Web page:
McCluskey shows how Miliband's reforms will increase his bargaining power

With Labour more reliant on large one-off donations from unions, the Unite general secretary is in a stronger position to push for policy changes.

Ed Miliband's decision to introduce a new opt-in system for donations to Labour from members of affiliated trade unions was spun as a move to reduce the power of union general secretaries but in his interview in today's Guardian, Len McCluskey shows why it could achieve the reverse. 

With the party likely to lose around 90% of the £8m it currently receives in affiliation fees (Miliband aims to recruit 300,000 of the 3 million political levy payers to Labour), it will likely fall to unions like Unite to make up the shortfall through separate donations from their political funds (which are unaffected by Miliband's plan). And this, as McCluskey signals, has increased his bargaining power. He tells the Guardian that he is not "looking to bankrupt the party" but adds that future funding will depend on "the policies Labour themselves are adopting, and in the context of whether we would give donations that would be determined by my executive and my political committees. It is a collective decision". His wishlist includes the repeal of the bedroom tax, a rejection of the benefit cap, a break with "austerity spending", 1m extra homes and a £1.50 increase in the minimum wage.

Depending on your political persuasion, McCluskey's increased power may be viewed as no bad thing (all of the policies I listed above are ones Labour should support) but it leaves Miliband vulnerable to the Conservative charge that his party is more dependent on the "union barons" than ever and undermines his pledge to take big money out of politics.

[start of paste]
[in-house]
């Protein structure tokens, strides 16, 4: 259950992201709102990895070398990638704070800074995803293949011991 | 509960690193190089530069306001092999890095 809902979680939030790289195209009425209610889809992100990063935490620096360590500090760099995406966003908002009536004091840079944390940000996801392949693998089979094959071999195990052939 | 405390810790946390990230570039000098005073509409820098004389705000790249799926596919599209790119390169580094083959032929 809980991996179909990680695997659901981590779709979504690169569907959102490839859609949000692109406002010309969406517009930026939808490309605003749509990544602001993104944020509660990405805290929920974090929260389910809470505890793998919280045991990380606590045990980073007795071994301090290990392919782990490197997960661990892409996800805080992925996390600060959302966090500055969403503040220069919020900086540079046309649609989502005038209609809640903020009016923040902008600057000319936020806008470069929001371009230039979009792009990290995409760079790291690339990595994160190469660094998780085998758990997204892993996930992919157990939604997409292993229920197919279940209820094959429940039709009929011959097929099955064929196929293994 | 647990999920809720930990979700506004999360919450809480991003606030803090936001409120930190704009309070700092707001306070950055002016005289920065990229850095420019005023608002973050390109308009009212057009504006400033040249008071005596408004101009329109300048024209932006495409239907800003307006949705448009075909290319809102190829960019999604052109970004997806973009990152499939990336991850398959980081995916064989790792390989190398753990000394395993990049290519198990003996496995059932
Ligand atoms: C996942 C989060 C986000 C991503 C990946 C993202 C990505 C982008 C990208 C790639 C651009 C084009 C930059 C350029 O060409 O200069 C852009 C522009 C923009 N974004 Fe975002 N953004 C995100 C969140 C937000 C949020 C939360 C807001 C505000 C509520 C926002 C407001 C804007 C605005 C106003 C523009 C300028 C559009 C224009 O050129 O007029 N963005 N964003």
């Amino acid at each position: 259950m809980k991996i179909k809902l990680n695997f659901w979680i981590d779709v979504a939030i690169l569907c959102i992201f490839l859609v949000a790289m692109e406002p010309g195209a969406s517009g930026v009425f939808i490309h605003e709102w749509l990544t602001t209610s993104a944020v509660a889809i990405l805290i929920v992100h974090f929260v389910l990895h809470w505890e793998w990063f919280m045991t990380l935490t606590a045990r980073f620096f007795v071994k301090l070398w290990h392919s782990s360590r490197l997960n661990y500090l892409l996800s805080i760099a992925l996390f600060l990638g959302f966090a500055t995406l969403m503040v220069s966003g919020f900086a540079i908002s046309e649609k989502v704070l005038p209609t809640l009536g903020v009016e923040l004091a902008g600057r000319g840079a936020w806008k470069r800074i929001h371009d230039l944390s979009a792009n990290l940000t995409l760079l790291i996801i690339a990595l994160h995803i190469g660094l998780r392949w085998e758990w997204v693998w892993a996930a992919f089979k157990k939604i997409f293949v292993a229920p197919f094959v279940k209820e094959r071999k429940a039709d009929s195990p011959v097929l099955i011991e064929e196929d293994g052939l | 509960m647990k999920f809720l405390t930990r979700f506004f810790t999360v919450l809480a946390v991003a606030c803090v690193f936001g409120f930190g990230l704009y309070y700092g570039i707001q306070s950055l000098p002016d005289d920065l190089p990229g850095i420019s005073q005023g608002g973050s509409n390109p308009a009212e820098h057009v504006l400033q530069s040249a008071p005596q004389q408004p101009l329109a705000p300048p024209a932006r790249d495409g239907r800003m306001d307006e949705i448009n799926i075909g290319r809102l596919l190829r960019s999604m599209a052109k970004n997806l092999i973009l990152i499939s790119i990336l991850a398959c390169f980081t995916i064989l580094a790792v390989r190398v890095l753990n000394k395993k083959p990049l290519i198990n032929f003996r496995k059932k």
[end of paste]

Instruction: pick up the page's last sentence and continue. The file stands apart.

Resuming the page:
It's for this reason that the Labour leader desperately needs a deal on party funding reform. His proposed donation cap of £5,000 would apply to unions as well as individuals, eliminating any danger that McCluskey and others could hold the party to ransom. But while Miliband has removed one obstacle to a deal by promising to introduce an opt-in system, the Tories and the Lib Dems want him to go much further. As Nick Clegg outlined following Miliband's speech, he would like the political levy to be reformed so that union members are given the choice to donate to other parties. After all, as McCluskey concedes in the interview, Unite's own internal polling demonstrates that "a large chunk" of his members vote for parties other than Labour (the union's June 2013 political report stated "We can estimate that around 35-40% of our members voted Labour at the last election, with around 50-55% voting.")

Whether Miliband is prepared to go this far, at least without significant concessions from the coalition parties, remains unclear, but without a deal he could face an unpalatable choice between "bankruptcy" or another trade union bail-out. 

Unite general secretary Len McCluskey. Photograph: Getty Images.

George Eaton is political editor of the New Statesman.

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Commons Confidential: Dave's picnic with Dacre

Revenge is a dish best served cold from a wicker hamper.